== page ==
“I printed my first membrane switch in 1986,” Cook recalls. Today, ECI Screen Print works with entrepreneurs from a variety of industries as well as other printing companies who want to find ways to incorporate electronic components into a wide range of manufactured products, packaging, signage, apparel, and fabrics.
“We’re working on things now that five years ago you never would have imagined that people would have asked for,” Cook says.
Functional printing is different than printing advertising graphics for a short-term campaign, because “when we produce a part for a company, that part number has a long life expectancy,” says Cook. Once ECI Screen Print finds the right combination of materials to produce a working part, they are typically expected to be in production making those parts for the next decade or more. Working with these types of customers, ECI Screen Print is more like a contract manufacturer than a printing company.
“The business must have a lot of controls in place,” Cook notes. “Consistency is extremely important. Colors can’t shift job to job, year after year, and your materials must stay consistent as well each time you make a new production run of parts.”
ECI Screen Print is equipped with inkjet printing technologies and will recommend a combination of screen-printing and inkjet processes when it’s the most efficient way to create certain products. But Cook says, “We’re still running screen printing presses all day long.”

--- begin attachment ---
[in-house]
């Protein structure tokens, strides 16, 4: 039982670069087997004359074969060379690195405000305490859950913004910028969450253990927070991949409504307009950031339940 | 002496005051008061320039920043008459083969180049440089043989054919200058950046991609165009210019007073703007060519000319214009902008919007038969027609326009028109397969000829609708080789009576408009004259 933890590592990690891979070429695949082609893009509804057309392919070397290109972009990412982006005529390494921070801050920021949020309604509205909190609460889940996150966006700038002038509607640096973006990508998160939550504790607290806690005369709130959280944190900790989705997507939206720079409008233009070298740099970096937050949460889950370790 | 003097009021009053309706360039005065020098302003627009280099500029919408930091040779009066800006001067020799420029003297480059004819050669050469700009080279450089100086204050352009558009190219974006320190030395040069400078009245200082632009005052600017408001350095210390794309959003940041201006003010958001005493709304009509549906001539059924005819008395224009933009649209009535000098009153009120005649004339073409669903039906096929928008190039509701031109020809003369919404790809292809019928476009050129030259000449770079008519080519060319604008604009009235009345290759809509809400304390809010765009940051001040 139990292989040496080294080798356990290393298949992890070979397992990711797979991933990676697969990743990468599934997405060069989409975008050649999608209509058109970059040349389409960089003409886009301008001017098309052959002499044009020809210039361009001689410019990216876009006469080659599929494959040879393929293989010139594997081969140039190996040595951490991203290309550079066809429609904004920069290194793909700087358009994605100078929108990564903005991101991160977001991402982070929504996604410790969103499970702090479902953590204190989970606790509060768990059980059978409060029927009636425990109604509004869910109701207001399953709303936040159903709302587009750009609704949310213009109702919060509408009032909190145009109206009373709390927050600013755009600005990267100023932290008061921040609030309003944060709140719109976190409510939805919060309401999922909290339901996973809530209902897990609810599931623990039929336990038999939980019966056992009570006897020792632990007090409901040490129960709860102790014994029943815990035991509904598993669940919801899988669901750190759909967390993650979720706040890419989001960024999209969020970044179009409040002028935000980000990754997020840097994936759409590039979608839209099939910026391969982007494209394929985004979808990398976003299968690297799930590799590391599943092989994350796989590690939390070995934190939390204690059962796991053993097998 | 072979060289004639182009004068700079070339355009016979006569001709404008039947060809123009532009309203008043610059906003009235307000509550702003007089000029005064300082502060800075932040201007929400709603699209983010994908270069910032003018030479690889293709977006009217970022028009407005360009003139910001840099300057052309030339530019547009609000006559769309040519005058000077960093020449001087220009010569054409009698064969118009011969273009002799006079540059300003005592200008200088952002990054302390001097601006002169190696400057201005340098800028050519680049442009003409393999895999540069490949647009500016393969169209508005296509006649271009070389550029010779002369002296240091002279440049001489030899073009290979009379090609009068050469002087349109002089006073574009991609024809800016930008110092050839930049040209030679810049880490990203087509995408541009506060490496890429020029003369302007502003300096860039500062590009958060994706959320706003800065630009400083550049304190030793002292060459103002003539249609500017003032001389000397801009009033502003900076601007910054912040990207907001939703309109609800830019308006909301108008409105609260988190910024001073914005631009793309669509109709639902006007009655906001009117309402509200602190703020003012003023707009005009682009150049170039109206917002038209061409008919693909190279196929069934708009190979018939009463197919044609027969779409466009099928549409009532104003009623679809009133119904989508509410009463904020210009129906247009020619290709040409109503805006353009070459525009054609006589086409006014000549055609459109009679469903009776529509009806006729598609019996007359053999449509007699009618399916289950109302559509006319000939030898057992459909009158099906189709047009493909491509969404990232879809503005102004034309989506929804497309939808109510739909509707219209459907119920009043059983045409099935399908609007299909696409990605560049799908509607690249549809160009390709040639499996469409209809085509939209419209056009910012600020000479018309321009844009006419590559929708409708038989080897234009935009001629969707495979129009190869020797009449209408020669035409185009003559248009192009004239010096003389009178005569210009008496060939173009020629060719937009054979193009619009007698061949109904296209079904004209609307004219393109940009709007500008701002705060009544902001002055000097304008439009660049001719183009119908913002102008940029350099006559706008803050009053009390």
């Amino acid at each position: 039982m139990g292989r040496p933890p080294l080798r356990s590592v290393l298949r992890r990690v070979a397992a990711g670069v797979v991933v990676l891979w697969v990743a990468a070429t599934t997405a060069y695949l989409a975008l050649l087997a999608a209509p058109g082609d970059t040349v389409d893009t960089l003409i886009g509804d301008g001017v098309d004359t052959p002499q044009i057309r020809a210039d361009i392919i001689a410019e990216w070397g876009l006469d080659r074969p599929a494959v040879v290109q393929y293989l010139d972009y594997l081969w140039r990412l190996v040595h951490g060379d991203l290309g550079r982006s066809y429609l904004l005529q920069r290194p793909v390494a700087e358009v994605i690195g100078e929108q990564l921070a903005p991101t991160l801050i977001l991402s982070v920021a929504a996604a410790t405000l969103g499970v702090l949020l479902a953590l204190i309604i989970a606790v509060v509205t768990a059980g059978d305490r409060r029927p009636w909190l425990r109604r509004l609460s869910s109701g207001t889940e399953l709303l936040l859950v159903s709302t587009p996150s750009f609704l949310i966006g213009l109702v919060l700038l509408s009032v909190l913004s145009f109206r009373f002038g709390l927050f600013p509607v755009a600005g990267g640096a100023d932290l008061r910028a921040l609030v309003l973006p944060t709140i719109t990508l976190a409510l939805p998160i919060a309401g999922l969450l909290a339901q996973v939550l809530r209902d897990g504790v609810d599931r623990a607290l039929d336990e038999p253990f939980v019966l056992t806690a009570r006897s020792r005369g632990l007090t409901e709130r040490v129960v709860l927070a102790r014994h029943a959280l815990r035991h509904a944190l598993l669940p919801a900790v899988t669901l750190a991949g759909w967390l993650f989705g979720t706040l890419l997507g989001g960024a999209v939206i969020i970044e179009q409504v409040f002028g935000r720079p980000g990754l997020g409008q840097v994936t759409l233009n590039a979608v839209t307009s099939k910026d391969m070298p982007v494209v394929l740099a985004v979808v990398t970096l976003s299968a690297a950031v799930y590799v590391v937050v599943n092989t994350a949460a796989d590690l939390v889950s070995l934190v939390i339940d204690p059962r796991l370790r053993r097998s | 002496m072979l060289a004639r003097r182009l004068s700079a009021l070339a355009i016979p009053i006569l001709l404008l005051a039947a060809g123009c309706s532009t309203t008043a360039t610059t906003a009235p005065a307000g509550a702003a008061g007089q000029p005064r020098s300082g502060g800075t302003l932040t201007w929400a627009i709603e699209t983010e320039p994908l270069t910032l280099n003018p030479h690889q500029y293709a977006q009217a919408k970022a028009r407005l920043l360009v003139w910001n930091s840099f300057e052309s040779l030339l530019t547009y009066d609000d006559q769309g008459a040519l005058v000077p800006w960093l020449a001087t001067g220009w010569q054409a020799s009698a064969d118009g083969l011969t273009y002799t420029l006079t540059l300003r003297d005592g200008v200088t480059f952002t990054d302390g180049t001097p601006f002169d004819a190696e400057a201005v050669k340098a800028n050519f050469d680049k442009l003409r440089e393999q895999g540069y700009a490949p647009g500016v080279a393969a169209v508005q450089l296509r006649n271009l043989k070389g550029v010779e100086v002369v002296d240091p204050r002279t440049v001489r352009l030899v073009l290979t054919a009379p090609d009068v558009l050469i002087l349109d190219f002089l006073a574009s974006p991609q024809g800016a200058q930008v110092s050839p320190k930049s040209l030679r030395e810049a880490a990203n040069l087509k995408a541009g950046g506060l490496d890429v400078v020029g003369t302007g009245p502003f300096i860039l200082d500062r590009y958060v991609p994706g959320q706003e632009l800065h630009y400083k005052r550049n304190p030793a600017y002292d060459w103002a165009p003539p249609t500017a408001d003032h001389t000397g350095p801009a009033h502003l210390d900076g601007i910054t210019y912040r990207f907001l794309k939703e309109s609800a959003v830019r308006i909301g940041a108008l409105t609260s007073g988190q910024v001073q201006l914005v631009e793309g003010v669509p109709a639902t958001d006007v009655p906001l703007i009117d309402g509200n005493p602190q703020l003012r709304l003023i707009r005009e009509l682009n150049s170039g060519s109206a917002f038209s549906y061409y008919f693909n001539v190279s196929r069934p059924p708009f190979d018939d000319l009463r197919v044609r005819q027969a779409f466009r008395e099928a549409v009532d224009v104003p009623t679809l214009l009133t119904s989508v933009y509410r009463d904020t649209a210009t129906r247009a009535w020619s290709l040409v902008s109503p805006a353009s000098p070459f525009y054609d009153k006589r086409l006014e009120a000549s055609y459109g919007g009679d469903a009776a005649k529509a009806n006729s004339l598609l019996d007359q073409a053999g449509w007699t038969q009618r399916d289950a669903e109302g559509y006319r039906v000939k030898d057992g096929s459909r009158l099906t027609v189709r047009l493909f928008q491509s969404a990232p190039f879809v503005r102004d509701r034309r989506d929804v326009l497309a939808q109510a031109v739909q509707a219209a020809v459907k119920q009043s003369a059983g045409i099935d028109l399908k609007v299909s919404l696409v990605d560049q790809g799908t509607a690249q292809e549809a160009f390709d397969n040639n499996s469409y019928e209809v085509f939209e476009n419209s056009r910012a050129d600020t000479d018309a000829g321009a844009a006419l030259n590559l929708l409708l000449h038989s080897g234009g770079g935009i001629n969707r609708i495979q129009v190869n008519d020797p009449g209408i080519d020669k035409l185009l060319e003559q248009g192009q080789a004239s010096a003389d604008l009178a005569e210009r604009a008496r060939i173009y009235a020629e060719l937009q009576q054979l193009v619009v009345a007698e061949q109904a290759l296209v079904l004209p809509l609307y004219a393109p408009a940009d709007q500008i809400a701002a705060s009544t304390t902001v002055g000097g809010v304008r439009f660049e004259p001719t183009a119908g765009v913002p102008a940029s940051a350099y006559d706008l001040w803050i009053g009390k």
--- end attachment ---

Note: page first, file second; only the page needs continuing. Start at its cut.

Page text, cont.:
He points out that ink chemistries, materials, and processes have advanced considerably over the past 20 years.
Customer education is an everyday process, Cook says, because the types of companies who work with functional printing experts come from many different industries and backgrounds. For example, doctors may have a great idea for a medical device, but may not know the first thing about how to manufacture it.
Sometimes designers know that digital inkjet printing can print on almost anything, but need to understand that digital technologies might not have the durability required to execute a specific product life expectancy or environmental requirement for a particular product.